It’s 4:30 am the first morning of trial when my alarm kicks on to a song from the Rocky 4 soundtrack. I’m not tired. I’m stoked. I pop out of bed and savor every drop of that half cup of coffee I drink as I immediately review my rough power point for my closing argument. There will be no time to think about taking a leak during trial. Close won’t likely be until the next day, but I want to make sure my theme is re-engaged in my head after all the preparation I performed the past six hundred and fifty days of representing my injured client. Then it’s a quick voir dire review, rehearsed outside so I don’t wake up the kids. Just highlights: burden of proof, frivolous suits and most importantly, not sounding like a trial lawyer. Then I hop in the shower and practice my opening . . . again. It’s my 37th version and my blood is flowing in anticipation for when I do it for real, on what will be 68th time.
As I put on my “Day One Suit”, a cheap light gray JC Penny wonder that still fits me like a glove that my proud maw-maw found for me in a dumpster when I became a big-city Cleveland lawyer in 2004, I think about my client. She lives down the road from me, in my new home in Appalachia. A hard worker who is genuinely in pain daily. A nice lady who can’t get around like she used to. With her torn meniscus, shoulder bursitis and depression, she will also be getting dressed in just a matter of hours when she wakes ups from the ever-so-uncomfortable place in bed. As I place my leg through my worn suit pants, I think about how her car accident changed her life forever. And I again get pissed and my thoughts get me side-tracked.
This is B.S.. A $21,000.00 offer on over $47,000.00 in medical bills, at least two permanent injuries, and they have no witnesses lined up for their defense. My expert is coming live. Is this a joke? Does the defense attorney or the insurance company really doubt my abilities that much? What a slap in the face. Did I miss something? Do they know something I don’t know? They are doing this to my lady so they can save a buck so they put more money into those stupid commercials they have on television.
Get me in that courtroom!
But, then again, there are some bad things in the records and this is not a slam dunk. My lady didn’t get any therapy and chooses not to get surgery. Most of her bills were written off and that $47,000.00 is going to go back to the jury with them knowing that about $41,000.00 was written off. How can I ask for $100,000.00 if it looks like she doesn’t want to get better? How is it going to look that she applied for SSI shortly before her accident? I lost my last civil trial in this county that everyone says is very conservative. Do I even know what I’m doing? Should I have gotten a different expert? Damn it, is my theme too harsh on the defendant? Am I more cut out for another profession where there is not so much stress?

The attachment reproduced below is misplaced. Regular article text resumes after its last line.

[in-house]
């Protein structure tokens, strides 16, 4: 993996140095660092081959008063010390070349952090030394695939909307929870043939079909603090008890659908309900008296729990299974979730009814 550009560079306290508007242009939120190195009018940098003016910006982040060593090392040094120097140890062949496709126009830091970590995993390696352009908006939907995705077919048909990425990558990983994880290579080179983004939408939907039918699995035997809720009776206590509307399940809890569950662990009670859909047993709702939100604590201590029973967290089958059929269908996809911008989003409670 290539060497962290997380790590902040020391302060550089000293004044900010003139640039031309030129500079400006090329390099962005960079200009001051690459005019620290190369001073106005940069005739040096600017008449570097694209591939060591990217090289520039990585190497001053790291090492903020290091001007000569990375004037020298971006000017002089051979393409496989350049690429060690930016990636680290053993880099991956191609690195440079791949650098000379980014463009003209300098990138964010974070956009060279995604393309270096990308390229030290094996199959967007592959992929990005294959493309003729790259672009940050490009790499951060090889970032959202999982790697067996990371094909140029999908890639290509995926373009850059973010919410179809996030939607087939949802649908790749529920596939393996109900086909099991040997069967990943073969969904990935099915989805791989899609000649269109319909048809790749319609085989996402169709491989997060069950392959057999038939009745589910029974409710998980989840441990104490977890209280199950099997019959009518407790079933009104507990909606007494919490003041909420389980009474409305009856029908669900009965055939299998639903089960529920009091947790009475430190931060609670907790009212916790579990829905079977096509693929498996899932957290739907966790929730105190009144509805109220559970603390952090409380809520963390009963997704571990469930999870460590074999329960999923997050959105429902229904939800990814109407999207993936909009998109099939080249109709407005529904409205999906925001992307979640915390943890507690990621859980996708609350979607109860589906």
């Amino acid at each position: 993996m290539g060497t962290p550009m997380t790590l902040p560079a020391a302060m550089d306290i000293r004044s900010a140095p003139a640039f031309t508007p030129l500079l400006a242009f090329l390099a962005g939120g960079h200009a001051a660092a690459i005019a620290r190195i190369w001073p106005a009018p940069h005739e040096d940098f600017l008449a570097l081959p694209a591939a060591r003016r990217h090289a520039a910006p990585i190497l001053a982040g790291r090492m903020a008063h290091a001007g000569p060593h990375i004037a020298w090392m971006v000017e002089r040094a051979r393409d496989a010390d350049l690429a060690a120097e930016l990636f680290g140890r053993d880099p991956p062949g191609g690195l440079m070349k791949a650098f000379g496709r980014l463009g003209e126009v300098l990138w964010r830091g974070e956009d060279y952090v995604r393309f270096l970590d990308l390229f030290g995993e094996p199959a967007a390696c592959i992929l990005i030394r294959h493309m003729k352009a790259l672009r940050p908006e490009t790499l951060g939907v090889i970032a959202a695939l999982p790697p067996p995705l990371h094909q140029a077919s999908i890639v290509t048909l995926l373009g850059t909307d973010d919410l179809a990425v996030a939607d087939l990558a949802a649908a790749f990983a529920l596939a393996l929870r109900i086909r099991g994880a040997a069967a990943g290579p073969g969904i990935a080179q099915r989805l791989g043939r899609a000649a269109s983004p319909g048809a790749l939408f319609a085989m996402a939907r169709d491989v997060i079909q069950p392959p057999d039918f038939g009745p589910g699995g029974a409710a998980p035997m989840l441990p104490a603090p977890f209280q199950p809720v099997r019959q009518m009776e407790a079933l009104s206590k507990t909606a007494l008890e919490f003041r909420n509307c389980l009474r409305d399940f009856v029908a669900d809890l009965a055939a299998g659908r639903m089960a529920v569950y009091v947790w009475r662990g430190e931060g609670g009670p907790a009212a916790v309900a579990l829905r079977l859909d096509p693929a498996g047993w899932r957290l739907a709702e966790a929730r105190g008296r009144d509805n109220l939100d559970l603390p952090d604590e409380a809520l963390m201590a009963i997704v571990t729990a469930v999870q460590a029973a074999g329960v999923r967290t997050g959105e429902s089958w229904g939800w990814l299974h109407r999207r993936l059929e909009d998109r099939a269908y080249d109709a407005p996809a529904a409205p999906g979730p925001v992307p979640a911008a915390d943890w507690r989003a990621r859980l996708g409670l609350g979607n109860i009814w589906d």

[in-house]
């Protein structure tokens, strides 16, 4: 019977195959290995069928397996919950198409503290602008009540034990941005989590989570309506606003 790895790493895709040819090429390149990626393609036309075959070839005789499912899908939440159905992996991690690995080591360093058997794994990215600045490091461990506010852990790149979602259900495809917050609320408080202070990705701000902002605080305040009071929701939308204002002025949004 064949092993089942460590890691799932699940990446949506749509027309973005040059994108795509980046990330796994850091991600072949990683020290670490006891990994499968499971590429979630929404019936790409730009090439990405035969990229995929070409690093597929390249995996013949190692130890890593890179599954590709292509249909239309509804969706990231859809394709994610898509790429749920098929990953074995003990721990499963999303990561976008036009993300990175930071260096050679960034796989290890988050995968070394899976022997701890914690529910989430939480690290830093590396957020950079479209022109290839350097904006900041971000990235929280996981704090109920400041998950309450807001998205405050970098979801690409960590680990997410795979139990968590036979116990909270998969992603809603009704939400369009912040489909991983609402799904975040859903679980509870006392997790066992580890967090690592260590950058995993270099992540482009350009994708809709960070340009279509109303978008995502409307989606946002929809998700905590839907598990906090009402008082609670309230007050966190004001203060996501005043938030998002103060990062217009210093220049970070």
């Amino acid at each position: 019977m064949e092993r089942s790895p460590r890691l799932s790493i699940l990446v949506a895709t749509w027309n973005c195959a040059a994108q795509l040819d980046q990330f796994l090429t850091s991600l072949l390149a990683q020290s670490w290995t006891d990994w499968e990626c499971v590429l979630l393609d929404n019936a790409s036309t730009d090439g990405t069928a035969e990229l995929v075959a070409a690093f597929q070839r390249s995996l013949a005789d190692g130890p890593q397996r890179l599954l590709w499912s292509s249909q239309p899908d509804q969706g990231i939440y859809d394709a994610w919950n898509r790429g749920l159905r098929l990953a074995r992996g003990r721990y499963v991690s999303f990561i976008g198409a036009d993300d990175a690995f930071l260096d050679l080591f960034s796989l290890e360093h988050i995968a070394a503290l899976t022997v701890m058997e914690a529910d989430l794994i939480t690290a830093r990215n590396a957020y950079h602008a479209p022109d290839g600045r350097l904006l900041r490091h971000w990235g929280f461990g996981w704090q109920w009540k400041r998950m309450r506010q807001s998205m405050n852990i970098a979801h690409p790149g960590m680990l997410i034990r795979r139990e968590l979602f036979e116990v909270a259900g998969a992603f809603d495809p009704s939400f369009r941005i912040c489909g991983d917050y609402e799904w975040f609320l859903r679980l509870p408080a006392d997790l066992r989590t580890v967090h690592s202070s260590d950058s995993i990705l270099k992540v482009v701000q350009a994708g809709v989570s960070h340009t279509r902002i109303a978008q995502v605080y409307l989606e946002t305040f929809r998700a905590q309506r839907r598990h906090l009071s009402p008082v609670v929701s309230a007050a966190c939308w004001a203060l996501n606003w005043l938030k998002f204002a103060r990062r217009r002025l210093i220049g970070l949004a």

Or, maybe the defense attorney will be showing up for full authority to offer the policy limits of $50,000.00 of the insurance. Then I can maybe relax and catch up with nagging business items around the office and the newest Game of Thrones episode I’ve been putting off. But my opponent has been practicing law since before I was born. He is a super-cool guy who recently served as president of the top defense attorney group in the state. He knows what he’s doing and maybe he just wants to see if I’d get scared and fold. Maybe I’ll call him and see if I can get a better offer . . . .
Damn it, focus, Jeremy.
Your client trusts you.
Your client has no one else to turn to.
Your client needs you to do what you were trained to do.
Her future depends on what you do in the next thirty to thirty-four hours of your life . . . .
Enter a short prayer and then a blasting of a series of Iron Maiden and Judas Priest songs on the fifteen-minute drive in to the office. My blood pumps as I appreciate the significance of what is going to occur that day. I will be standing up for the little guy against corporate greed. I will be defending her 7th Amendment right to a jury trial. I will be staying strong in the face of a low-ball offer I might have been able to persuade my client to take. I will be advocating for a safer community.
Jeremy m-f’n Burn-side is not going to be pushed around today!
It’s 6:00 am when I get out my car and open the front door of the former Baptist church I bought and renovated into my legal practice field. The sun is beginning to come out. The judge wants us there at 8:30 am so I have plenty of time to practice kicking ass. As the natural light begins to peak through the windows of my mock courtroom, which was once the old worship area, the fear is gone. The doubts are gone. The anger is gone. All that remains is focus.
I win trials.
I have a good case.
I am prepared.
Let’s do this.
I show up in the courtroom, hug my client, shake the hand of the defense lawyer, and do the job that the Good Lord destined for me to do.